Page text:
Wax reader T.C. sent me a link to an article on the fellow (Dan McLaughlin) who goes by the moniker “Dan Plan,” based on his plan to see if he could become a professional-level golfer by following the “10,000 Hours” principle.
That being that it supposedly takes a minimum of 10,000 hours of working/studying to master something. Followers of MA will remember he said the same thing long ago.
I believe his goal was to qualify for the PGA Tour, but basically, the DanPlan is on hold after it began 6 years ago because Dan hurt his back about two years ago, and he hasn’t really done much since.
T.C. sent me the link with the query – was it the modern golf swing that did him in?
And the answer is, simply, most likely, because of what I’ll show you below.
First, this is what his swing looked like a couple of months before he suffered the back injury:
And here’s a swing from the month before he reported the back injury, where he’s swinging on the 18th tee at Pebble Beach.
Now, what you’re seeing above is a modern, planted-heel swing model, with very little hip motion on the back swing, and a top position that looks like this:
So, the whole generation of power here comes from the violent change of direction from the top, to swing down, and the lower back and core/back muscles are taking all of the load:
What you see there is a back injury waiting to happen (and, since T.C. emailed me asking about it, I guess it did…), because this is what occurs when you don’t use the lower body to generate power.
I’ll prove it – here’s what he had to say about it at the time:
May 2, 2015
“JUST A BAD WEEK. SAW CHIROPRACTOR SETH AND HE SAID I WAS ALL TWISTED UP IN THE HIPS AND LOWER BACK AND NEEDED A COUPLE OF ADJUSTMENTS … THE BACK FEELS BETTER, IT’S JUST THE LOWER RIGHT SIDE NOW WHICH IS THE FINAL ADJUSTMENT COMING MONDAY…”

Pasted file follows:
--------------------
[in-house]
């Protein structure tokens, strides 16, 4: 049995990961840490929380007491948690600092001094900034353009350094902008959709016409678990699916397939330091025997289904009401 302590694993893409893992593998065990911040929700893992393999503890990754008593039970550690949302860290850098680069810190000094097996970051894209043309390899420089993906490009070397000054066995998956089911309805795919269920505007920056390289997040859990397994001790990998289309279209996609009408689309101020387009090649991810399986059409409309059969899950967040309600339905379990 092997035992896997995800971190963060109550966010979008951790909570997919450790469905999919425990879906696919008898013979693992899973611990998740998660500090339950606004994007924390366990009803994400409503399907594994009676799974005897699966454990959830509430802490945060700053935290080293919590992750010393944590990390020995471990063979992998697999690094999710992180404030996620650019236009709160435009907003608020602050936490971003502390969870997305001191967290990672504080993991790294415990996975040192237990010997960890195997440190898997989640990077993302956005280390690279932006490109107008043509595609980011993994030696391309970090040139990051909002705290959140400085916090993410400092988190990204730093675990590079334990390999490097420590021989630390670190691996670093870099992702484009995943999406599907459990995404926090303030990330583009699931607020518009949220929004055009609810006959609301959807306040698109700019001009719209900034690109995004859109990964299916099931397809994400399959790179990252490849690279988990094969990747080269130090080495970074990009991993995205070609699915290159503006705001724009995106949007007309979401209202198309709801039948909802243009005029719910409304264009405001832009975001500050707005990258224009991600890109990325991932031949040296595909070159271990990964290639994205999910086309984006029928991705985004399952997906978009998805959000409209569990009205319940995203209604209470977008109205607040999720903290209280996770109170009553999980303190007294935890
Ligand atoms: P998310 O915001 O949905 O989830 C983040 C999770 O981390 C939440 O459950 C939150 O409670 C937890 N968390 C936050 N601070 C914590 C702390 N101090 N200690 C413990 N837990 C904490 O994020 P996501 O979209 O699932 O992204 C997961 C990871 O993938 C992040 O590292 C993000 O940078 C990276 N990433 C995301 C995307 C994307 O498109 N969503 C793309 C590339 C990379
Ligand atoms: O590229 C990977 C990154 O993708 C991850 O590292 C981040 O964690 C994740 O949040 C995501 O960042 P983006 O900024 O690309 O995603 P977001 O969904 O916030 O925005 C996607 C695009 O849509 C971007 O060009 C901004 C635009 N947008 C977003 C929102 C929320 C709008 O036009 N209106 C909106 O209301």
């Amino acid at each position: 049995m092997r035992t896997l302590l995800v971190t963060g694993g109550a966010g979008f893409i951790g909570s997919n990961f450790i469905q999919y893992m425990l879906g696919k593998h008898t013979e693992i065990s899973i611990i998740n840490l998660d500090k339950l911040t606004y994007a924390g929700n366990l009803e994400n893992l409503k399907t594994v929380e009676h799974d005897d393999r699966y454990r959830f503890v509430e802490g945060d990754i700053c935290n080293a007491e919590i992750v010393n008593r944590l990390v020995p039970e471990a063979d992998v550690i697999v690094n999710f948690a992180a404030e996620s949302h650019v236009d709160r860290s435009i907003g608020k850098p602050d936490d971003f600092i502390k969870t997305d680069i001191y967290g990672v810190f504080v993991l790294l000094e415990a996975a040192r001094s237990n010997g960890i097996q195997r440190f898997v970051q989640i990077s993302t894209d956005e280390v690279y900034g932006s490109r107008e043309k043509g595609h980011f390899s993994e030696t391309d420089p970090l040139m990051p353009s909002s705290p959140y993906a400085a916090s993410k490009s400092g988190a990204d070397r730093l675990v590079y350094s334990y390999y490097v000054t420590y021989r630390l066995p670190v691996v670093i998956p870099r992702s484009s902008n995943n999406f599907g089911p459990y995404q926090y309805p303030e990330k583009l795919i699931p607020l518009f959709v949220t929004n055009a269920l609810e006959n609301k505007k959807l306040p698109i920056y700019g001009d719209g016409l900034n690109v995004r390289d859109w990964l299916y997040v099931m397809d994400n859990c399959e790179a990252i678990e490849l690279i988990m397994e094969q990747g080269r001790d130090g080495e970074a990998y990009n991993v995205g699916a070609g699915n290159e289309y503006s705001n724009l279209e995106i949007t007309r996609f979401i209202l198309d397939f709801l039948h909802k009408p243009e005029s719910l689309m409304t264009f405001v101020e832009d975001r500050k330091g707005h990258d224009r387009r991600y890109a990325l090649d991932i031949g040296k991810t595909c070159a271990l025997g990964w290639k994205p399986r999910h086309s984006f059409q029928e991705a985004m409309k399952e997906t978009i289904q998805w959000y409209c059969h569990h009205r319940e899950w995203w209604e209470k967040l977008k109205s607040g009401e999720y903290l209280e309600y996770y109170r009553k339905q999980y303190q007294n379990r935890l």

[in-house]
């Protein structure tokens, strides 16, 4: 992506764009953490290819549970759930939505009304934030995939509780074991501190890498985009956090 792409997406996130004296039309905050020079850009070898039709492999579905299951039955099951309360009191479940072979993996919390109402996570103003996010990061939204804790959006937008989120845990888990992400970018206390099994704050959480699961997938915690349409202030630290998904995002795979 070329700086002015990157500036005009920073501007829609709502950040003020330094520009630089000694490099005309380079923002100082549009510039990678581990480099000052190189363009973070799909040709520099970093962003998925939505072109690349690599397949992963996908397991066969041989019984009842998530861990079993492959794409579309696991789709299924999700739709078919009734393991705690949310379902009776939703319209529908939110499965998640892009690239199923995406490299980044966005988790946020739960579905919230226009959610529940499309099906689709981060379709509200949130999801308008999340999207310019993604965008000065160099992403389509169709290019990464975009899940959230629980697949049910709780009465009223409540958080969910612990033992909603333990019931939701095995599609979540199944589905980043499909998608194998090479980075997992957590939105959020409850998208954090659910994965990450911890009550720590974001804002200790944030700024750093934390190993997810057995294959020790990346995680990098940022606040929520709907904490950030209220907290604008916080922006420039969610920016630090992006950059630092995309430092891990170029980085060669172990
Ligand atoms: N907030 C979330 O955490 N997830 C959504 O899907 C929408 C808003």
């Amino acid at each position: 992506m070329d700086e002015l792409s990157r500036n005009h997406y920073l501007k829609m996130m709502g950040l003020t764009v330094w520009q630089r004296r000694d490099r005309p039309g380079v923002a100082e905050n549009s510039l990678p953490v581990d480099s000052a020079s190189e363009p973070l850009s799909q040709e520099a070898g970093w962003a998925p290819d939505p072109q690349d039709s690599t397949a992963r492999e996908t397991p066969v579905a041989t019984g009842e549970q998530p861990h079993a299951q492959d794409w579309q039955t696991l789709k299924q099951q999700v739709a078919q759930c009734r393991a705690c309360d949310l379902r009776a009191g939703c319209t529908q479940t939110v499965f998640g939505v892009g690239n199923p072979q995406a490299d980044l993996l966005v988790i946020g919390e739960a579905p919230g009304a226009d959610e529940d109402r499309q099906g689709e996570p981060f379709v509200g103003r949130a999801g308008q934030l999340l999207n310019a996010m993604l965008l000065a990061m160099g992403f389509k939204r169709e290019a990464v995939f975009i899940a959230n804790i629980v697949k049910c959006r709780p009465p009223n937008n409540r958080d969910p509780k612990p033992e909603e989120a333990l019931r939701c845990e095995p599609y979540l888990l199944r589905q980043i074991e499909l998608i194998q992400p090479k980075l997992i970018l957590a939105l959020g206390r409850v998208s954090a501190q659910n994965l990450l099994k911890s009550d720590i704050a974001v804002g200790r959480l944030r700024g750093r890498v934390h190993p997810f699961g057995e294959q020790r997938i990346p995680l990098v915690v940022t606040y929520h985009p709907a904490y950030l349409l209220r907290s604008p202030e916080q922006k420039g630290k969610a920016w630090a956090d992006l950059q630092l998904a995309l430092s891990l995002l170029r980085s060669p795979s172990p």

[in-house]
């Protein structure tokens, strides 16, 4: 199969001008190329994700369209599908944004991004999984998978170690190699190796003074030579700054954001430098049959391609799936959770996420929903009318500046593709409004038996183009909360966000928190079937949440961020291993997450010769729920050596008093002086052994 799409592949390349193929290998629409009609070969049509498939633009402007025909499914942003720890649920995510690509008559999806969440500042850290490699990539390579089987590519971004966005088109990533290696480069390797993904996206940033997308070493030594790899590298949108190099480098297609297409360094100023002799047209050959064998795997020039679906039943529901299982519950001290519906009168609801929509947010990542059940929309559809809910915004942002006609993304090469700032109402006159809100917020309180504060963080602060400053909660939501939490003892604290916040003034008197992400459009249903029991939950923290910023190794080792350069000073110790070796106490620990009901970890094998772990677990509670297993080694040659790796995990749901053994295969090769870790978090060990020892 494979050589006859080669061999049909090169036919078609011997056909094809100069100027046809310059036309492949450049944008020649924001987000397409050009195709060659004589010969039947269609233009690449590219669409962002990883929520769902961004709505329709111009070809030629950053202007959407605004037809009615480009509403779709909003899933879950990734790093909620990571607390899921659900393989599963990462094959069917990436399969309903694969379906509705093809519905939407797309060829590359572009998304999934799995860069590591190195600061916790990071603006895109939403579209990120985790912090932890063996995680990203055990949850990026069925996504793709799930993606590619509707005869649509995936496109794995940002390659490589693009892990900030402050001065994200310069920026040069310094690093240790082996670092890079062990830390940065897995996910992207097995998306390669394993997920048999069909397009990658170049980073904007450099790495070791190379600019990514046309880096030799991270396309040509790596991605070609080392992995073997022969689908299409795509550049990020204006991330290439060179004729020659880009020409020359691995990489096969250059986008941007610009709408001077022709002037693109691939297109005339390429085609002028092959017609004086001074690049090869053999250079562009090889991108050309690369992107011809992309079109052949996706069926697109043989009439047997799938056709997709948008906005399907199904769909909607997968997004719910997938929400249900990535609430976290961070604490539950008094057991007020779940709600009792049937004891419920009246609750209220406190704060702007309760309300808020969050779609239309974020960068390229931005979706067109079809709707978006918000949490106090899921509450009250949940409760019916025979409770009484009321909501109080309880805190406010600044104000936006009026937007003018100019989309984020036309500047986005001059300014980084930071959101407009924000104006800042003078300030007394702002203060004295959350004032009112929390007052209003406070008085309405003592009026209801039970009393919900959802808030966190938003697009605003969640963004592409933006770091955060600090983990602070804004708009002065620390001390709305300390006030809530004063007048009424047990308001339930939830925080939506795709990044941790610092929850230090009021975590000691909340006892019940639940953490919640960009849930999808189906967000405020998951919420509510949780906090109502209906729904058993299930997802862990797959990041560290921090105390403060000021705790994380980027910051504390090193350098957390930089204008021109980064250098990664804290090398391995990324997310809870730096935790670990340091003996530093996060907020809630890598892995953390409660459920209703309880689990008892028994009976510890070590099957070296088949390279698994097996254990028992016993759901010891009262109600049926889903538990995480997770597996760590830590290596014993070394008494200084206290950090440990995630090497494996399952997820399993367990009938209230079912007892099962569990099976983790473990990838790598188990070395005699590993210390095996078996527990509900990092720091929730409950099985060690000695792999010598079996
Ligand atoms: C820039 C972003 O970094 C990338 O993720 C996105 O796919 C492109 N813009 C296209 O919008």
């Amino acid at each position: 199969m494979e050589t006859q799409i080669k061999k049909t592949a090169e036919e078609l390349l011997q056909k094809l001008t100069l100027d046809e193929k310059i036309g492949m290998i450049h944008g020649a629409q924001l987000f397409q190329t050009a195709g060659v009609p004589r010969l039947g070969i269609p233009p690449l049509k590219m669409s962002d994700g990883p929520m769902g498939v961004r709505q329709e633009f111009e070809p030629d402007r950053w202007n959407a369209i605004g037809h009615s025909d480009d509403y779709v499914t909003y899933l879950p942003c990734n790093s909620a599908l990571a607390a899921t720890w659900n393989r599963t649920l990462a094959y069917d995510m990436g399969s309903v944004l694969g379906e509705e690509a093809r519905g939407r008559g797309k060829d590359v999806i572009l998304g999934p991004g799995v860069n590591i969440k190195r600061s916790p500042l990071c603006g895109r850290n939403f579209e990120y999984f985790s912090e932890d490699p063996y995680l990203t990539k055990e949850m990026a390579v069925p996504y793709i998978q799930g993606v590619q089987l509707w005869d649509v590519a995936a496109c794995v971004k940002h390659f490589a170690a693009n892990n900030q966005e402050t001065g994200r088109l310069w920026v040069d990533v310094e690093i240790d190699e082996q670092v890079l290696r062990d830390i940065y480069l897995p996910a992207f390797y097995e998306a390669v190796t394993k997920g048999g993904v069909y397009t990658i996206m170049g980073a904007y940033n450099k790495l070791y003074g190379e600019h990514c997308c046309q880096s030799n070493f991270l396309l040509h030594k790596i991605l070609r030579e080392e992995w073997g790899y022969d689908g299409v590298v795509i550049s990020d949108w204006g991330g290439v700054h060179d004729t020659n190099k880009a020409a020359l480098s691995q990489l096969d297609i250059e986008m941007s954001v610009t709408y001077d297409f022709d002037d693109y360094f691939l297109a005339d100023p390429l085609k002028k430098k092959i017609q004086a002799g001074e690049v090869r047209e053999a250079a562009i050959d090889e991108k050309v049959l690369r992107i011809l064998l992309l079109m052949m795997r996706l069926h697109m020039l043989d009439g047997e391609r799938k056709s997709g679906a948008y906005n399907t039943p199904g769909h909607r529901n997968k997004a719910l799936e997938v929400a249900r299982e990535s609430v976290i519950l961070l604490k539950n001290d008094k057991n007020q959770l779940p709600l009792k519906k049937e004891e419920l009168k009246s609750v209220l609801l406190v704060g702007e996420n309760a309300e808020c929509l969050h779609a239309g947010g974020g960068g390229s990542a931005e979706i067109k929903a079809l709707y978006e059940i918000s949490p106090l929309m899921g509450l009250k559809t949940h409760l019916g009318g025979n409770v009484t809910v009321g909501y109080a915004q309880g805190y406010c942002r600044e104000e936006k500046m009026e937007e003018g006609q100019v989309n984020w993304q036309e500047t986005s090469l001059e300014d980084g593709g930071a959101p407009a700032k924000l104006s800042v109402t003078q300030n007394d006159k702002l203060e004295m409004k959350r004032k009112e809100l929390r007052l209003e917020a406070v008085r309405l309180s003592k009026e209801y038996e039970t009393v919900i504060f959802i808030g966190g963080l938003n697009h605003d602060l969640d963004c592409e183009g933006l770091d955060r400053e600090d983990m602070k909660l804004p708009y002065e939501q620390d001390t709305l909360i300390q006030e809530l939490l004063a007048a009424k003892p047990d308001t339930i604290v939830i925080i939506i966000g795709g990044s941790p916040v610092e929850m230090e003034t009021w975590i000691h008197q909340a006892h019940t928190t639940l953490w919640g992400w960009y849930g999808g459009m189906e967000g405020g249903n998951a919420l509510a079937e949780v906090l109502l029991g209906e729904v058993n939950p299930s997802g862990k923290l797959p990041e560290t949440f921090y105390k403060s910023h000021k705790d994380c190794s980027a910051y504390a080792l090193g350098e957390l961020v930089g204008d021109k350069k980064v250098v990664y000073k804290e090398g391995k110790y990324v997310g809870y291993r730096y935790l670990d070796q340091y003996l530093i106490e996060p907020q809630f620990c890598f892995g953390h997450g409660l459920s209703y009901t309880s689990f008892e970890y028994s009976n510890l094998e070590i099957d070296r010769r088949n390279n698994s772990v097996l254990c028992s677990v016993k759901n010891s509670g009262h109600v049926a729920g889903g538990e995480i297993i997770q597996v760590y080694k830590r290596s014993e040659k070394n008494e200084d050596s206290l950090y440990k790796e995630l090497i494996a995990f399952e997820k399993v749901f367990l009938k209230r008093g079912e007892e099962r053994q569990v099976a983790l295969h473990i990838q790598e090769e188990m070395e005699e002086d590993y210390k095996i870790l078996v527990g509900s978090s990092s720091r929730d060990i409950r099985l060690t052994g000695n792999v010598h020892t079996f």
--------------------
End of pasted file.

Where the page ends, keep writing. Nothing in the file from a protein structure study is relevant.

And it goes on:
I’ve said before, and I’ll say again, you certainly can swing the way Dan is swinging above, and you can certainly play great golf (I believe he was at or approaching scratch at the time), but it doesn’t mean it’s the proper way to do it.
And if Dan still hasn’t gotten back to serious playing and practicing two years after this injury, it means the DanPlan is going no further without a swing overhaul.
The ironic thing is, he has a good-looking swing action, a very nice MCS-type setup, if you don’t look at the fact that his leading heel is nailed to the ground the entire time of the back swing:
If you’ve been following Dan, you might be waiting a while, because with a back injury and a swing model like his, that’s about the end of the road for him.
However, if he makes a change to the mechanically-sound classic golf swing and begins to get some leg and hip action into his back swing, then all he has to do is wait until the back is fully healed, and then get back to work.
And if anyone reading this has ever corresponded with him, tell him what he needs to hear right now:
“Classic Golf Swing…“
That’s the answer to his woes.